Now, with the newly released four-processor, 6100 model, Dell is going after Fortune 100 companies where the number of cubicals stretch into the thousands. The 6100 server's price starts at $10,000, but most have been sold for $20,000 to $30,000 with added memory and disk drive capacity.
The federal market, where Dell has already established itself as a player in the server market, will also be a prime focus of the sales campaign.
"Servers are a different business than desktops and portables," said Mike Lambert, senior vice president of the server group for Austin, Texas-based Dell. "There are different issues to deal with. If we could work on that, we could move the company forward."
Among the issues was designing a product that serves as an infotech field general for a myriad of operating systems such as Windows NT, Novell NetWare and SCO Unix. With its traditional desktop line, Dell mainly dealt with a single system such as Windows 95.
Among the capabilities of the 6100 are 4GB memory capacity, duplicated backup power and disk drives that will keep the system running like normal if there's a breakdown. The bottom line for customers: No hour-long downtime or lack of data access during component breakdowns or power supply failures.
"It's not like the old days where if you wanted to buy a server, you had to hire the magician at the same time you bought it to make sure it works right," said Roger Harden, director of marketing for Dell's federal sales division. "These things work."
Market statistics show Dell has begun to make an impression in the server market. But the company has a lot of ground to make up before industry leader Compaq Computer Corp., Houston, breaks a sweat.
For the financial quarter ending Sept. 30, Dell ranked fourth in the United States with 5,300 units sold, claiming 5 percent of the market, according to International Data Corp., a market research firm based in Boston. At No. 1, Compaq sold 41,000 units for a 39 percent market share. Worldwide, Dell ranked seventh with 10,000 units sold, falling well behind Compaq's lead of 96,000 units. Worldwide, Compaq commanded a 31 percent market share to Dell's 3.2 percent.
But the battle has just begun.
"Dell has really made a big push in recent quarters," said Lynda Fitzpatrick, a server market analyst with IDC in Boston. "They've been doing extremely well. Of the second-tier companies out there, we expect them to move to the top tier in the next couple of quarters."
IDC's first ranking of top vendors for the federal PC server market, however, shows Dell has already emerged as top tier.
The company ranked second with 5,800 shipments, accounting for 20 percent of the market share during the federal budget year ending Sept. 30, 1995, the most recent statistics IDC has made available. Compaq was No. 1, with 7,300 shipments, accounting for 26 percent of the market. Dell's strength was boosted mainly through Treasury Department contracts, General Services Administration Schedule sales and Air Force shipments, according to IDC.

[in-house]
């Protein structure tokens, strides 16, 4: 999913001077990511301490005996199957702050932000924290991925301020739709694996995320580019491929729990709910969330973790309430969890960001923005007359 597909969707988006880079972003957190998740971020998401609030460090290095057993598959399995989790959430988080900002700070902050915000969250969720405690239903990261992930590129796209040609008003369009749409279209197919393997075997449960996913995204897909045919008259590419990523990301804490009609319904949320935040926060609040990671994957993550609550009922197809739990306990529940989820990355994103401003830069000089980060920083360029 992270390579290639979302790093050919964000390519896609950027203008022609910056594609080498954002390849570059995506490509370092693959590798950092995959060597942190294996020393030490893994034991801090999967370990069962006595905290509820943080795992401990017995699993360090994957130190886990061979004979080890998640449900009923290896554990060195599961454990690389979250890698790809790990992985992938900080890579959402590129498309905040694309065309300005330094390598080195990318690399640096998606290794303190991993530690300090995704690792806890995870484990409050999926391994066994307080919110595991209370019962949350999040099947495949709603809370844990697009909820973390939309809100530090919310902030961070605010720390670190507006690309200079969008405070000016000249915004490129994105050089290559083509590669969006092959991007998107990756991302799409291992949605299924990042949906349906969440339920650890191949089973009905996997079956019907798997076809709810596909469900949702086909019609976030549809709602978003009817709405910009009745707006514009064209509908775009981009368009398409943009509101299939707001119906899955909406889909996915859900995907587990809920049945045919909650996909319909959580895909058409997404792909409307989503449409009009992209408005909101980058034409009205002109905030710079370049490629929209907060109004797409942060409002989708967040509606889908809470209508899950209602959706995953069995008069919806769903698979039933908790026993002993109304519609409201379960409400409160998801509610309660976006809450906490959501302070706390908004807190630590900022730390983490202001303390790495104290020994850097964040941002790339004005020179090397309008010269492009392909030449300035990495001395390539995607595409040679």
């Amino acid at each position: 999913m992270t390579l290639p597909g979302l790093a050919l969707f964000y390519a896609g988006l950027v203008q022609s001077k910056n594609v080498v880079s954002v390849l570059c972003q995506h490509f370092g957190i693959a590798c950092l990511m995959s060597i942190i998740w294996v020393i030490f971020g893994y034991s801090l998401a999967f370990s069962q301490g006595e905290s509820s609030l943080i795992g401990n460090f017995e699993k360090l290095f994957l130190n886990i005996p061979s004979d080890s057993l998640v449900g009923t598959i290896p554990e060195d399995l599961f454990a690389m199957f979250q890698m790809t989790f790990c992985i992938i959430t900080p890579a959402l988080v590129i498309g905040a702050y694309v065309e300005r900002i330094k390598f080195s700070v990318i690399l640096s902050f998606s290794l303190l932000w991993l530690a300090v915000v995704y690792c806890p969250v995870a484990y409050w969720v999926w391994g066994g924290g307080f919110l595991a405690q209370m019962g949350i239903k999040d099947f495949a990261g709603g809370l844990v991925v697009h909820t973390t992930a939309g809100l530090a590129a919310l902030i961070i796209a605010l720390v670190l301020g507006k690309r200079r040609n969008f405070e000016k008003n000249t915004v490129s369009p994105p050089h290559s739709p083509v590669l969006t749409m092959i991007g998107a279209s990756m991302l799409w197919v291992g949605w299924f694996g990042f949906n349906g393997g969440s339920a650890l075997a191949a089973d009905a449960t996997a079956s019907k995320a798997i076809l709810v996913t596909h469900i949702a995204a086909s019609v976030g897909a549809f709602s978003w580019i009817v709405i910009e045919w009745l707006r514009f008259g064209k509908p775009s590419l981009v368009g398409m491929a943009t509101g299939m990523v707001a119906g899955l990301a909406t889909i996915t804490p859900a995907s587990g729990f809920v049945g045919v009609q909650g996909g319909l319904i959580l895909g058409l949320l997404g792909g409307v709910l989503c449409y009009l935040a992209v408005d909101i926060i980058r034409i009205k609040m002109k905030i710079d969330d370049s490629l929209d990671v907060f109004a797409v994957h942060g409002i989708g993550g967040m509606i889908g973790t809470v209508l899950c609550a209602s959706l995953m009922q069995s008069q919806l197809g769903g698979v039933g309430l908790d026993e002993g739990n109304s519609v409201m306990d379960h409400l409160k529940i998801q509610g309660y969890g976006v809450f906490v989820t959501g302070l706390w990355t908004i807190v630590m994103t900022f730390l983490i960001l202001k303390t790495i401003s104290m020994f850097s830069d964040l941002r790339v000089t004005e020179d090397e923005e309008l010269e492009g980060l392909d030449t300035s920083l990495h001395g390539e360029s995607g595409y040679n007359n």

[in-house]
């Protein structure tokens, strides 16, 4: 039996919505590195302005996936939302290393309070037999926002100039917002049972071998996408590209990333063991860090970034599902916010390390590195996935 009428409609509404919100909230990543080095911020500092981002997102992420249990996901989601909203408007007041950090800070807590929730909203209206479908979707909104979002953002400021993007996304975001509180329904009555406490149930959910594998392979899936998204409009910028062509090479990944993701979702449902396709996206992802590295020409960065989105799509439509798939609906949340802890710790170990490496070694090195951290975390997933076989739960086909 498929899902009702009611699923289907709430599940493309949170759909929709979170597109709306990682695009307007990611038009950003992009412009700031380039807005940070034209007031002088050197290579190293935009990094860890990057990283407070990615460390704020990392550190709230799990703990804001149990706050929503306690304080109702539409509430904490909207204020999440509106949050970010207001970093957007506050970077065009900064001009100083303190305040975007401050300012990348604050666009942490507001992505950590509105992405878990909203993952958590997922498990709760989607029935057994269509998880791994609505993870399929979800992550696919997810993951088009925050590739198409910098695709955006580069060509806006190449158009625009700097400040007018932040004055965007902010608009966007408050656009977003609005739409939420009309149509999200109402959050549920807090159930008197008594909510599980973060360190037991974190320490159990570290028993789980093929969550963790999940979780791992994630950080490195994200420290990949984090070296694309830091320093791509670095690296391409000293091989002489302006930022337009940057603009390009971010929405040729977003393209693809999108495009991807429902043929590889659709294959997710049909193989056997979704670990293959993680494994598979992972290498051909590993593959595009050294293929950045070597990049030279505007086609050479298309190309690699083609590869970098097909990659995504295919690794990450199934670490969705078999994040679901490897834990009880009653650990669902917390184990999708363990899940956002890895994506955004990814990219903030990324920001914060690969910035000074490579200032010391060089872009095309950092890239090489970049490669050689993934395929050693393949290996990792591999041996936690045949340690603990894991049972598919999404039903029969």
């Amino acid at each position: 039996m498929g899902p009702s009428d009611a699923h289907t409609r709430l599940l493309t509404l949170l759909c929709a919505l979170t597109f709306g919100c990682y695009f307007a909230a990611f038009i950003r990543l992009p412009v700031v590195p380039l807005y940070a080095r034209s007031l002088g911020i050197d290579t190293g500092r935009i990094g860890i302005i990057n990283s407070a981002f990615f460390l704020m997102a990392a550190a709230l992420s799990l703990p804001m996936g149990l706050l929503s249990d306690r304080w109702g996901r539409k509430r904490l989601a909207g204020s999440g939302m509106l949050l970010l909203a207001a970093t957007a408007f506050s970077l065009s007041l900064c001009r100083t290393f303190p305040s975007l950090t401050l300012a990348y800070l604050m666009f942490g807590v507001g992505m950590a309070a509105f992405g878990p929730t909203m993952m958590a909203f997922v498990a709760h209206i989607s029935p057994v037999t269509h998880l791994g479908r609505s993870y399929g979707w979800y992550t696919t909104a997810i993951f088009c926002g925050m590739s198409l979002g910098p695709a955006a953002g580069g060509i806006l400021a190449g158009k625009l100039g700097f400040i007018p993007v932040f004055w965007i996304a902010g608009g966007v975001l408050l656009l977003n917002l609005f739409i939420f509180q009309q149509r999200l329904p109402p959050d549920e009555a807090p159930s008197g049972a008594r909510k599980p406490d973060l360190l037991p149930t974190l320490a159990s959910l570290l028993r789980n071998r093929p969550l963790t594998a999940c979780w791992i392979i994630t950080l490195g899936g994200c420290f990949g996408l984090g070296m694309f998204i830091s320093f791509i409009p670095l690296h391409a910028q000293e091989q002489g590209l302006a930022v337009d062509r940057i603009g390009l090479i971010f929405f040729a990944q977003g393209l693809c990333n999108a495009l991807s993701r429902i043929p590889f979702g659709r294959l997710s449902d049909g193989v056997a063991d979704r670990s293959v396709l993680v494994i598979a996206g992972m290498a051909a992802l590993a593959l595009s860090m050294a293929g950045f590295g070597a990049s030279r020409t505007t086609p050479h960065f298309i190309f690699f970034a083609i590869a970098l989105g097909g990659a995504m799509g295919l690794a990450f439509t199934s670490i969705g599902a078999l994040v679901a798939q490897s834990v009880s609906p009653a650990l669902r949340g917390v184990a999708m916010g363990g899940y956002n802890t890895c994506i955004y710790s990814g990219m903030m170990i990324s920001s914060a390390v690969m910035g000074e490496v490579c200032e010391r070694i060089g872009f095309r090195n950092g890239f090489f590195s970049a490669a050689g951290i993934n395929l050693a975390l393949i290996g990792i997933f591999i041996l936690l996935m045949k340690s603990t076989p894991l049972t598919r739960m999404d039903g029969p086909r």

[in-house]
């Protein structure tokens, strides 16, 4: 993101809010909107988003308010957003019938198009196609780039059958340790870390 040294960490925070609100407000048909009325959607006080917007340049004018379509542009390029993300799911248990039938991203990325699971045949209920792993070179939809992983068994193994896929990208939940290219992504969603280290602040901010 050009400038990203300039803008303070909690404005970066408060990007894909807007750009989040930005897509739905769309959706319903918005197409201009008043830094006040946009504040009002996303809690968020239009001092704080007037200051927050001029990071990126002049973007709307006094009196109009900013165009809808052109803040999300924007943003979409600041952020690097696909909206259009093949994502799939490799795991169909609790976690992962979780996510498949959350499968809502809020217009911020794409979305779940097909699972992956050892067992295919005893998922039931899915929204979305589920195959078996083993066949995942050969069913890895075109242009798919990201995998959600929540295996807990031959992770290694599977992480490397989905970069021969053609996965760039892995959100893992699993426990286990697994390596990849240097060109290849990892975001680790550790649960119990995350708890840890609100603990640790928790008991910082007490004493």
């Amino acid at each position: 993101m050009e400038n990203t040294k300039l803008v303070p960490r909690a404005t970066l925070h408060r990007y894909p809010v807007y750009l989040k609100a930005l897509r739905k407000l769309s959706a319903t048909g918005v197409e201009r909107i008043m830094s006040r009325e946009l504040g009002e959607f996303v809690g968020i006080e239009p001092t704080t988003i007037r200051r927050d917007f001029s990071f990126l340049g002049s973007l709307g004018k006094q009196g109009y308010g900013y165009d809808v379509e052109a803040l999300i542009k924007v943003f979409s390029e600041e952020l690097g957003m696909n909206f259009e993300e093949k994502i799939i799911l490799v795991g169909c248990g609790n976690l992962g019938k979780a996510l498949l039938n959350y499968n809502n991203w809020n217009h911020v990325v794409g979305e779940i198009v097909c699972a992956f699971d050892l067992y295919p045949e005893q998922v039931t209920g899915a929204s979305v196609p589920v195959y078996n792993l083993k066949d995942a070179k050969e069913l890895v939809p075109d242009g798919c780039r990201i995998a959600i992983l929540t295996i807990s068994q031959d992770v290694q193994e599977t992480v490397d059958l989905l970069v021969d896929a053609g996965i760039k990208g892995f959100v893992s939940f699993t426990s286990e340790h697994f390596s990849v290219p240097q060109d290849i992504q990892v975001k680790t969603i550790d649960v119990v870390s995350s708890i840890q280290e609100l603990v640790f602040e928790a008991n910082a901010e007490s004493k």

It's easy to see why Dell has dived head first into the server market. Company officials eye significantly higher profit margin percentages in server sales, as opposed to a 20 percent profit margin for desktop products. (They indicated the server profit margin will be less than 40 percent, to remain competitive.)
Overall, the server market is forecast to grow at more than 40 percent in sales for the next three to five years, while the PC industry is projected to grow 12 to 16 percent, according to industry estimates.
"[Server products] give us the opportunity, as we grow, to add to our revenue something that is growing much faster than the rate of growth in the industry," said Lambert, who arrived at Dell in October as the server group was launched.
Dell, a Fortune 500 company, is the world's leading direct marketer of computer systems and recorded $6.9 billion in total revenues for last year.
In Dell's most recent financial release, a strong third quarter boosted net income to $343 million for the first nine months ending Oct. 31, a 70 percent increase. Earnings shot up from 99 cents to $1.77 per share in the same time period. Market Guide Inc., a research firm, attributes part of the success to the new focus on the server market.
Not to be outdone by Dell's introduction of the 6100, Compaq countered this month with federal price cuts on the ProLiant 5000 four-processor server, with the top line 6/200-1X model being reduced from $15,000 to just under $13,400. The reduction is part of recently announced product price slashings by Compaq for commercial and government customers.
Company executive Don Neder said such price reductions will save federal customers about 10 percent on servers, making Compaq competitive with any product Dell comes up with.
"Compaq is very comfortable in a commercial-like environment against Dell or any other competitor," said Neder, manager of government contracts for Compaq. "We have a great relationship with resellers to get the product out there for the federal government .... We're not going to sit back on past successes. We're going to focus on what the competition is coming out with."
|Federal PC Server Shipments By Vendor, FY95|
|Rank ||Vendor ||Shipments ||Share (%) |
|1 ||Compaq ||7,300 ||26 |
|2 ||Dell ||5,800 ||20 |
|3 ||Digital ||5,100 ||18 |
|4 ||Hewlett-Packard ||1,100 ||3.8 |
|5 ||IBM ||600 ||2.1 |
| ||Others ||8,400 ||30 |
| ||Total ||28,300 ||100.0 |
|Source: International Data Corp. |